Marijuana Business Magazine August 2019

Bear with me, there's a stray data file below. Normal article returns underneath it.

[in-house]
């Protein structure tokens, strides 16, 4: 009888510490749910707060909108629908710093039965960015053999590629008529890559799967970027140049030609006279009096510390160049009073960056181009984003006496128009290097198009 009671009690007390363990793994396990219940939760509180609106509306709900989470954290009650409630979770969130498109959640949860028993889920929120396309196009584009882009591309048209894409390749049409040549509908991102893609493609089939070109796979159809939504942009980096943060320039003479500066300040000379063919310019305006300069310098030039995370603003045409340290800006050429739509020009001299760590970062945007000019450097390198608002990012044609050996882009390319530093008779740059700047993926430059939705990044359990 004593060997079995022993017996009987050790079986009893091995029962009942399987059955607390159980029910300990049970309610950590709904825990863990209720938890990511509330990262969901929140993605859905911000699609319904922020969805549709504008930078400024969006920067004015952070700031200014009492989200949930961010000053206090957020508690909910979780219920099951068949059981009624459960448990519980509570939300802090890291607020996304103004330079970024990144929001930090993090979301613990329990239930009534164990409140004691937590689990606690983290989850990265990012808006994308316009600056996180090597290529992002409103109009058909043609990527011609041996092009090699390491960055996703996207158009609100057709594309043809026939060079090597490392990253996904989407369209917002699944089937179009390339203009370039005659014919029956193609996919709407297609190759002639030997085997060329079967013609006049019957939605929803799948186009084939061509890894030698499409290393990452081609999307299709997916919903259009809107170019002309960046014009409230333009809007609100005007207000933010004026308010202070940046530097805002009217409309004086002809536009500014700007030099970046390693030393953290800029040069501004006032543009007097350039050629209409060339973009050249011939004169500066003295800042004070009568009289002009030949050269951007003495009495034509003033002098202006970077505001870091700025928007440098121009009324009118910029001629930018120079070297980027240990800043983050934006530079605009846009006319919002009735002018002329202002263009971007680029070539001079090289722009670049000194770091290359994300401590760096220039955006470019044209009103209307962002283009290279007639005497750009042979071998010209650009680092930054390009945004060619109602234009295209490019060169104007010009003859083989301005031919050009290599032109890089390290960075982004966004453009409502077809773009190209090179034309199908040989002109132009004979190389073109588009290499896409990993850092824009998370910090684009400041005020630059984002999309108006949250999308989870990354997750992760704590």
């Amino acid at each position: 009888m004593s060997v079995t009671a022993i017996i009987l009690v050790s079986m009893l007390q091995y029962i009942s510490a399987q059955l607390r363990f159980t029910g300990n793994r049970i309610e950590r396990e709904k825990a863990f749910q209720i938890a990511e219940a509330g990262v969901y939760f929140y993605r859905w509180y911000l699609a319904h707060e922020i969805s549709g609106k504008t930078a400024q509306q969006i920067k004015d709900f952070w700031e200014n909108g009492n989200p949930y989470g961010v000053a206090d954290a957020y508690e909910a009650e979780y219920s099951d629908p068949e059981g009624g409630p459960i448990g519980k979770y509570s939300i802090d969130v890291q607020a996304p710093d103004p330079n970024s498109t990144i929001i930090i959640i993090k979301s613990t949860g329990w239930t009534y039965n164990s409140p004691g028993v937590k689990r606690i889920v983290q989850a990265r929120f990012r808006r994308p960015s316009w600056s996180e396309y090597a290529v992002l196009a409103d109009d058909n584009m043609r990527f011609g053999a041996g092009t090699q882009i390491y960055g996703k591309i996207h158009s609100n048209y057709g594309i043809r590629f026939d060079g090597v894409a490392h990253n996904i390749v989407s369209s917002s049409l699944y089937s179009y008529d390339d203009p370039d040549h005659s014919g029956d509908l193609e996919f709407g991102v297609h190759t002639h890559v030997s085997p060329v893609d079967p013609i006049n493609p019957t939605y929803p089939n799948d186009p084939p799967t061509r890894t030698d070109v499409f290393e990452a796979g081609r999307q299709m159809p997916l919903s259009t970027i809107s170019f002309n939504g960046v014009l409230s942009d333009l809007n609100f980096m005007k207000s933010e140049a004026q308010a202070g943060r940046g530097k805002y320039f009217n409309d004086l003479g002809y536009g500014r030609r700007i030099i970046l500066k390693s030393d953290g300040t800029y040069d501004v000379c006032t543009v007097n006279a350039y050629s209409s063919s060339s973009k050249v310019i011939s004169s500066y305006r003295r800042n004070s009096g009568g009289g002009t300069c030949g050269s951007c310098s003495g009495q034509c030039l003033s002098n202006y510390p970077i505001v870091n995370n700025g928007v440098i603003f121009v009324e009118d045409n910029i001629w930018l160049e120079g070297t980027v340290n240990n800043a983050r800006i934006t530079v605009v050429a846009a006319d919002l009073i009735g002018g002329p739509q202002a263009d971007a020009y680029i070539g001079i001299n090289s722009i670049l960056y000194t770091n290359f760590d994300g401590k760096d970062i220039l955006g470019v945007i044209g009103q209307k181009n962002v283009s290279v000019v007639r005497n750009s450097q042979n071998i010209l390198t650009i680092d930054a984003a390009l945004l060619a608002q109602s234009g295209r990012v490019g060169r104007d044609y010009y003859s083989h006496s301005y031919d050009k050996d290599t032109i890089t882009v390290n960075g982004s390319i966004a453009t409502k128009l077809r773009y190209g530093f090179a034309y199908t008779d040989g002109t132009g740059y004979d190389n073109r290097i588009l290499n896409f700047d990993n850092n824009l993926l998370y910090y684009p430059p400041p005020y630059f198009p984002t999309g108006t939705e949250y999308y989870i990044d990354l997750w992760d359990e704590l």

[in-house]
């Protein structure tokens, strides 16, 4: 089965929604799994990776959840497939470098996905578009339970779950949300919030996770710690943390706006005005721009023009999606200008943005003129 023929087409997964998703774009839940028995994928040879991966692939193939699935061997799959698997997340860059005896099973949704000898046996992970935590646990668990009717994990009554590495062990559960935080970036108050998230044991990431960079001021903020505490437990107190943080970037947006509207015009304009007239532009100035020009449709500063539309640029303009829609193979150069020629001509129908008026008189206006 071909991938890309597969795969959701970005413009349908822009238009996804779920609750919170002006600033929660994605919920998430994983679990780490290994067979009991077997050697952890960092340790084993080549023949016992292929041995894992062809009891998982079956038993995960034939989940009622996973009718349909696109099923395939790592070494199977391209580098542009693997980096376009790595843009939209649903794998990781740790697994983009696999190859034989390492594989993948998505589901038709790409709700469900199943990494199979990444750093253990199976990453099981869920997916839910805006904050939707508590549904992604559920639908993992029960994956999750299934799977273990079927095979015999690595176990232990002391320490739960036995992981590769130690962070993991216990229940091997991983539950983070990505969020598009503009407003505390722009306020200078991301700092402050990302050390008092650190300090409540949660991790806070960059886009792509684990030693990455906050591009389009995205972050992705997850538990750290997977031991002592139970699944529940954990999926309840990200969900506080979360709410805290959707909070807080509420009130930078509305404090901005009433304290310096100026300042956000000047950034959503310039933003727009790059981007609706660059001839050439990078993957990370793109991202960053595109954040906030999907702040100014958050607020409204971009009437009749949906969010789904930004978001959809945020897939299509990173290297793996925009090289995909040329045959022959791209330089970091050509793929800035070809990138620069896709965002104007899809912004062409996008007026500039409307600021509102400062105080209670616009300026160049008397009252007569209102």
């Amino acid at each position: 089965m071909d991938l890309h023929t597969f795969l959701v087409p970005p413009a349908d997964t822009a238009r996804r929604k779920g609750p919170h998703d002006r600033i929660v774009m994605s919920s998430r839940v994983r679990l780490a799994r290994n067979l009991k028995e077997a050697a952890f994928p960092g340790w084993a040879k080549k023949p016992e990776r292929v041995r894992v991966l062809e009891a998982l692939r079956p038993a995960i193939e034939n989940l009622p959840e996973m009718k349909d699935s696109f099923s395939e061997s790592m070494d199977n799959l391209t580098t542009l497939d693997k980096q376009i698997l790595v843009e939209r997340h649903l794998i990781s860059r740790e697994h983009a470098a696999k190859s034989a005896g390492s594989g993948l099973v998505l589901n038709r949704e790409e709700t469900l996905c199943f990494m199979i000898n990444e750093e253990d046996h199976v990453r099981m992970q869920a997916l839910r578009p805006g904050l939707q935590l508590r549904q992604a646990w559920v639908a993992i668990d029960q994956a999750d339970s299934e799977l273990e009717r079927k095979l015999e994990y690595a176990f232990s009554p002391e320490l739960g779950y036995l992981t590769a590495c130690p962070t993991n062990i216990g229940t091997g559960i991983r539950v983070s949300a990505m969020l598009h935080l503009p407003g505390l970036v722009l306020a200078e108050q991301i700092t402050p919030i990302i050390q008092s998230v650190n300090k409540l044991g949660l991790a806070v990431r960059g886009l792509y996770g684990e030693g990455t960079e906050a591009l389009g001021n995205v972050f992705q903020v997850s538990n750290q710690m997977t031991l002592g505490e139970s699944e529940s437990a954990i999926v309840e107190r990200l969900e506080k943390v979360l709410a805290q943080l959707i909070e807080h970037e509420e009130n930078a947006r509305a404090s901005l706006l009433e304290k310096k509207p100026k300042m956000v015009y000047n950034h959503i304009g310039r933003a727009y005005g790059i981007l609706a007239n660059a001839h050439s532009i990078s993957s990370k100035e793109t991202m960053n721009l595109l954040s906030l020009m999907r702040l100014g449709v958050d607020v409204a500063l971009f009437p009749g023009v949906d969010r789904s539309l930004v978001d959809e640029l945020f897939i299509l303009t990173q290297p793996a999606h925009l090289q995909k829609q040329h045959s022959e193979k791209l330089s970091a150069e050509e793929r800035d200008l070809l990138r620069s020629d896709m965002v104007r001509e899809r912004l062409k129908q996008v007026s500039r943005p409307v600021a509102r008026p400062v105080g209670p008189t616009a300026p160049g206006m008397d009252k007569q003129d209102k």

August 2019 | 47 WHAT IS CRAFT? To survive as a craft business, it helps to understand how cannabis industry observers define “craft.” Generally, it comes down to a set of factors: Locally connected: The business is majority owned by locals. It also sources its inputs locally, produces locally and employs locals. Small batch: The business produces a smaller amount of product compared to larger competitors. But exact numbers haven’t been defined. Values driven: The business emphasizes values—such as compensating employees well and contributing to the community— and puts them ahead of the bottom line. Sustainable cultivation: The business uses only organic or natural products and environmentally friendly methods. Artisanal methods: Growers, processors and other employees are able to spend time with individual plants and products to give them personal care that plants and products in bigger operations don’t get. “A craft product is something that is sourced with intention, that has a connection to the community that it’s produced in, whether that’s through the sourcing of ingredients or paying homage, respect and tribute to the culture where the facility is in,” said Bryce Berryessa, CEO of La Vida Verde, a craft infused product company in Santa Cruz, California. La Vida Verde has a 5,000-square-foot grow, and it sources additional cannabis and organic ingredients from other craft businesses in Santa Cruz County, Berryessa said. “It’s done in smaller batches and has more of an artisanal feel to it.” While there are important details that make a business craft, for Smith it boils down to connection to place and being values driven. “Connection to place is very important,” Smith said, noting that to meet the CCA’s craft criteria, a business must be majority locally owned. “And if you are values driven, it’s pretty certain that you are also making the best cannabis products you can possibly make.” Smith said those values include ethical business and employment practices, environmental sustainability, positive community engagement and standing up to end the war on drugs. The size of the grow and whether it’s cultivated outside, in a greenhouse or indoors are also factors that define craft. Most craft observers seem to agree that grows that are less than 5,000 or 10,000 square feet can be considered craft. But being small does not inherently make cannabis craft. Craft is about the lead grower being able to devote time to the well-being of each individual plant, which is far easier in small grows and gets more difficult as the size of the canopy increases. “Small size allows our head grower to spend more time with the individual plants and really pay attention to detail,” said Brandon Pollock, the CEO of Theory Wellness in Massachusetts, which has a 5,000-square-foot canopy and casts itself as a craft cannabis purveyor. In other words, if you can’t examine every individual plant in your grow in a reasonable amount of time, you’re not growing craft cannabis. There’s more of a divide on the indoor-outdoor issue. “I’ve heard indoor cultivators use the word craft, but it’s much harder to make that argument,” said Michael Steinmetz, CEO of Flow Kana, a California cannabis company that works with about 200 craft growers in Northern California and sells their crop to retailers. “When it comes to indoor, you can do it at small scale, with love and intention, and call it craft. And a lot of people do it. But for me, indoor is a cultural phenomenon that is left over from the prohibition. “All of our farmers are totally outdoors, using natural elements, using the soil from the ground, regenerative practices,” he explained. “That’s very important.” Another often-cited element of craft is selecting genetics that may not be as Craft /kraft/ (noun) While brewers and producers of craft spirits have established definitions of what constitutes craft in their industries, artisanal cannabis cultivators in North America are still working on a definition for craft cannabis. There are a handful of regional associations for craft growers, but these groups do not share a single common definition of craft. By speaking with craft producers across the United States and members of various regional craft associations, Marijuana Business Magazine identified the following criteria that—for the purpose of this series of stories—serves as a definition. Craft cannabis producers: • Select unique genetics that highlight potency, flavor and trichome appeal. • Are majority locally owned. • Grow less than 10,000 square feet of canopy. • Connect with the community, such as by sourcing local inputs. • May choose to grow plants with longer flowering times and lower yields if they provide higher quality. • Cultivate cannabis in a way that demonstrates a commitment to artistry rather than a bottom-line approach. • Incorporate human elements to their grow rather than large-scale automation. The most obvious example of this is offering carefully manicured products trimmed by hand. • Use sustainable or organic growing techniques. – Kate Lavin